Archive for Arts

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KDo

Kwantlen Polytechnic University‘s Social Justice Film festival gets better every year. I’m very lucky the films will be shown just down the street from my home.

“Big Drive”

I utterly love this animated short. Reminds me of my families and where we were and went.

The Chandelier

When I passed this last week, I had to blink a couple of times to realize that this gigantic chandelier was indeed there, beneath the Granville Street Bridge. This is a permanent installation by a B.C. artist named Rodney Graham, who was inspired by an Isaac Newton experiment. It lights up and spins.

Vancouver’s such a trip.

Friendships, my own + Ginsberg & Kerouac’s

I received a note from a dear old family friend the other day.

I wouldn’t have noted it, but one of the sites I peruse (“LitHub”) had a piece that last Monday was the 50th anniversary of Jack Kerouac’s death. Which means he’s been gone longer than he was here.  Apparently, the town of Lowell had a small ceremony. I saw a photo of the grave where some folks had thoughtfully left a couple of bottles of booze. (Or thoughtlessly?  He died of alcoholism.)  I suppose they should also have a left a copy of [the conservative magazine] National Review.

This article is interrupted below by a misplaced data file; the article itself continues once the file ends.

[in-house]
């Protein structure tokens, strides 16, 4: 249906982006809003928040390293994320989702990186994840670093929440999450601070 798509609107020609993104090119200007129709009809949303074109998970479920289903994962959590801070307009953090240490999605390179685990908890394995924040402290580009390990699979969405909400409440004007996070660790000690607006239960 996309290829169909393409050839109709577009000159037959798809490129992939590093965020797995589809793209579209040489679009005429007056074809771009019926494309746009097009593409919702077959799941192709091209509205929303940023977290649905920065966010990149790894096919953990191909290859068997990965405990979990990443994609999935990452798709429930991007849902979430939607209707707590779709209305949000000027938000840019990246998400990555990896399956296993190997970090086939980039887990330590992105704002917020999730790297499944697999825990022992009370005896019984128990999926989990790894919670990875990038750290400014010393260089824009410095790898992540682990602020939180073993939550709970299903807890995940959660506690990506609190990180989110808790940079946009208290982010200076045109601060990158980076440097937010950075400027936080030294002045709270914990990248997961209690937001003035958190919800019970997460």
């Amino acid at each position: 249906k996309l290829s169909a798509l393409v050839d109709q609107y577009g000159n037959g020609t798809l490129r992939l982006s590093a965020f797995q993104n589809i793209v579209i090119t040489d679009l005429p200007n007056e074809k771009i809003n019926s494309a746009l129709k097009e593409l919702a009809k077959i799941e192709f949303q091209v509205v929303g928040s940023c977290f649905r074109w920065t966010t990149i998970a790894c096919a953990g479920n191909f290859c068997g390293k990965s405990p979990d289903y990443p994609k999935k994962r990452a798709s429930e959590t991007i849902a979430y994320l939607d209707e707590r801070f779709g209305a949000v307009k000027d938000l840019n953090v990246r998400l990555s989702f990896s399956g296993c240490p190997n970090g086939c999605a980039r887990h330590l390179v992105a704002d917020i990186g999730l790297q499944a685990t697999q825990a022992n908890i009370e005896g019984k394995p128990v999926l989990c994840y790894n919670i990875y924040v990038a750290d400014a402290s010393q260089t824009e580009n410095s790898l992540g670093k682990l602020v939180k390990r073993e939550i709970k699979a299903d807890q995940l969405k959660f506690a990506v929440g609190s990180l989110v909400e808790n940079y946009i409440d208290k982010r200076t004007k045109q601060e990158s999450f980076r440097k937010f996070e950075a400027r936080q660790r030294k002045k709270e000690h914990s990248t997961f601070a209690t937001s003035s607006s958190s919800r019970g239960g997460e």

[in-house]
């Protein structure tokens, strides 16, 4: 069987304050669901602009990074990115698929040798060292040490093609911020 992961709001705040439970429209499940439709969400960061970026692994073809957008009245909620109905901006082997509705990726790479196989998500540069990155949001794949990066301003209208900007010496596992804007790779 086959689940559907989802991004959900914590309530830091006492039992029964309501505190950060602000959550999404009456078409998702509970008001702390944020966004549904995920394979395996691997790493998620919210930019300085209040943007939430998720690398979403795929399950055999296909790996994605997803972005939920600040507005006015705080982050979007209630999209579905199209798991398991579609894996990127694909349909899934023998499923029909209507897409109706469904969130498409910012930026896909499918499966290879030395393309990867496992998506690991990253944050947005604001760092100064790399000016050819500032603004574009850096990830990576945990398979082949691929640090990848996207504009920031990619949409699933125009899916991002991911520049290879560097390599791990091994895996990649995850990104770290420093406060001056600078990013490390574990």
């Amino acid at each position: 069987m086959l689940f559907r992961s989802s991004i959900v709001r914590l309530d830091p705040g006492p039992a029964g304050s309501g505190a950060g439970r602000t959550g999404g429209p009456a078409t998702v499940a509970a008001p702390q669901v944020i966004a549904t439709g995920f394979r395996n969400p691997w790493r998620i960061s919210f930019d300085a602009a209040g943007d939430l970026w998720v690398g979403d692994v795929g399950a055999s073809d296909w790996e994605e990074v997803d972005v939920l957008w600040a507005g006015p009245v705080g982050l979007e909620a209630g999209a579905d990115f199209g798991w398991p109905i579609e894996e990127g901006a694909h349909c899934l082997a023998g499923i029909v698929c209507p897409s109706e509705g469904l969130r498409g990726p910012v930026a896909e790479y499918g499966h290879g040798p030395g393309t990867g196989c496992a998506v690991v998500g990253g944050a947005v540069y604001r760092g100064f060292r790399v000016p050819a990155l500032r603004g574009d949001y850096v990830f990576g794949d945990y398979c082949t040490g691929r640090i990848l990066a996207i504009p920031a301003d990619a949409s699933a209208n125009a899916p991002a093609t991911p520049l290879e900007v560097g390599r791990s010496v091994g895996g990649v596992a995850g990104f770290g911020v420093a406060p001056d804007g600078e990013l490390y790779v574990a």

I am reminded, once again, of the beautiful song “Box of Rain,” by Phil Lesh and Robert Hunter (RIP):  “Such a long, long time to be gone; but a short time to be there.”

I replied:

I believe he and [National Review publisher] William Buckley were friends, actually. (One thing about both of them – they had gifts for friendship, Buckley getting an extra bonus point for being friends with his antagonists, too, for the most part.)

My feelings toward Kerouac have gone up and down over the years. He is unique in the Robert Basil pantheon in that respect, where once you’re in, you’re in for good (Barthes, Henry James, Flannery O’Connor, William Carlos Williams …). I once made a disparaging remark about Kerouac’s poetry to a close friend of mine (a Garcia-Lorca scholar and a poet himself), and he gently chided me, taking me through some of Kerouac’s poems phrase by phrase, waking me back up. Kerouac’s prose, it must be said, relies on some vocabulary crutches in ways his poetry doesn’t – but so many of his books are nonetheless absolutely splendid. (I taught Dharma Bums while I was at Stanford.)